Common to both texts however is the settlernative

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Unformatted text preview: ut not in service of a higher unity" (Fanon, 1968: 38-39). This is the basis of his later assertion that the two zones produce two different "species," between which "no conciliation is possible" (Ibid.). The phrase "not in service of a higher unity" dismisses any kind of dialectical optimism for a future synthesis. In "The Avant-Garde of White Supremacy," Martinot and Sexton assert the primacy of Fanon's Manichean zones (without the promise of higher unity), even in the face of American integration facticity. Fanon's specific colonial context does not share Martinot and Sexton's historical or national context. Common to both texts, however, is the settler/native dynamic, the differential zoning, and the gratuity (as opposed to the contingency) of violence that accrues to the blackened position. The dichotomy between white ethics [the discourse of civil society] and its irrelevance to the violence of police profiling is not dialectical; the two are incommensurable whenever one attempts to speak about the paradigm of policing, one is forced back into a discussion of particular events - high-profile homicides...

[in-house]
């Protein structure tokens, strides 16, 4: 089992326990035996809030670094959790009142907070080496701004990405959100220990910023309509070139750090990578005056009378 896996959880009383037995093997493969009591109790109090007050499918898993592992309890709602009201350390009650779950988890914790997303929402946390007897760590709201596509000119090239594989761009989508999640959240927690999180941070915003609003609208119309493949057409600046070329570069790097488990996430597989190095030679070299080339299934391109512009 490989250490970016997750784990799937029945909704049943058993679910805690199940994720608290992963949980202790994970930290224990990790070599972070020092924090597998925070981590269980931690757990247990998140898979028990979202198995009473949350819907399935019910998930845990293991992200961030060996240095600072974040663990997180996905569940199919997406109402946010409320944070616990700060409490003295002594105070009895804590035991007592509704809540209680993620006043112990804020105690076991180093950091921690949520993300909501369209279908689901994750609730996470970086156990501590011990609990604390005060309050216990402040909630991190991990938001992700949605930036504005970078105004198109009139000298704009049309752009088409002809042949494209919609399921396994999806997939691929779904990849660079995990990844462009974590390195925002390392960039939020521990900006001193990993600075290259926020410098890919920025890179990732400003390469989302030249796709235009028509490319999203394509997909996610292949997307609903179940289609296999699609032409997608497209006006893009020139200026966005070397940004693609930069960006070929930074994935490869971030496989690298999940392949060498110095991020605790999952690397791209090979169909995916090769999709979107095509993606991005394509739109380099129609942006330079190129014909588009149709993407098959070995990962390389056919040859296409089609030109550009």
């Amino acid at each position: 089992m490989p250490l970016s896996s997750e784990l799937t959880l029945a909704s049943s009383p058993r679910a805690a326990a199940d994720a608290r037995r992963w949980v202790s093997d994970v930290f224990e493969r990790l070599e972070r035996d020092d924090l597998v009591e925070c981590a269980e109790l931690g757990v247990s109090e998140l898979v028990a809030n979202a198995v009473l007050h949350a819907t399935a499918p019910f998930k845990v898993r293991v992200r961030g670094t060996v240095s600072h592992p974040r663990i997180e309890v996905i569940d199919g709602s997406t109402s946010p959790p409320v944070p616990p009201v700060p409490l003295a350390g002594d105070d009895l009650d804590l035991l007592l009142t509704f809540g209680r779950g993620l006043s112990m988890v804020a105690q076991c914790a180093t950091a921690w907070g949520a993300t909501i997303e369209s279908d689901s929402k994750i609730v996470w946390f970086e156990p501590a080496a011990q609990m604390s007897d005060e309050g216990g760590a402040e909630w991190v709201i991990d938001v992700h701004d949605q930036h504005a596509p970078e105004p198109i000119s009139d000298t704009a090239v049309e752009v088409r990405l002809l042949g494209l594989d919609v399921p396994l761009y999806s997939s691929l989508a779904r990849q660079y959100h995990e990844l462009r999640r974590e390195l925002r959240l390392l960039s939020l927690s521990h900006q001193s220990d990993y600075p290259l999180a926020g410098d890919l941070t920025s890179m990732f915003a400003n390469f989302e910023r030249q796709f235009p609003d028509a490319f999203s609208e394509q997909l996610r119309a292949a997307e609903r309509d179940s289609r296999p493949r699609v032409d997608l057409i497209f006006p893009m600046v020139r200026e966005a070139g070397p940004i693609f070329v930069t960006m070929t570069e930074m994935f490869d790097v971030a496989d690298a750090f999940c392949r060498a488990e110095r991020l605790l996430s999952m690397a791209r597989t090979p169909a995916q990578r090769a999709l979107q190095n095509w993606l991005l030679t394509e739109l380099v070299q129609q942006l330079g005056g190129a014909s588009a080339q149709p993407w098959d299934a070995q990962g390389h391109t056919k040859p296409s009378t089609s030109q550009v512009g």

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This document was uploaded on 03/26/2014.

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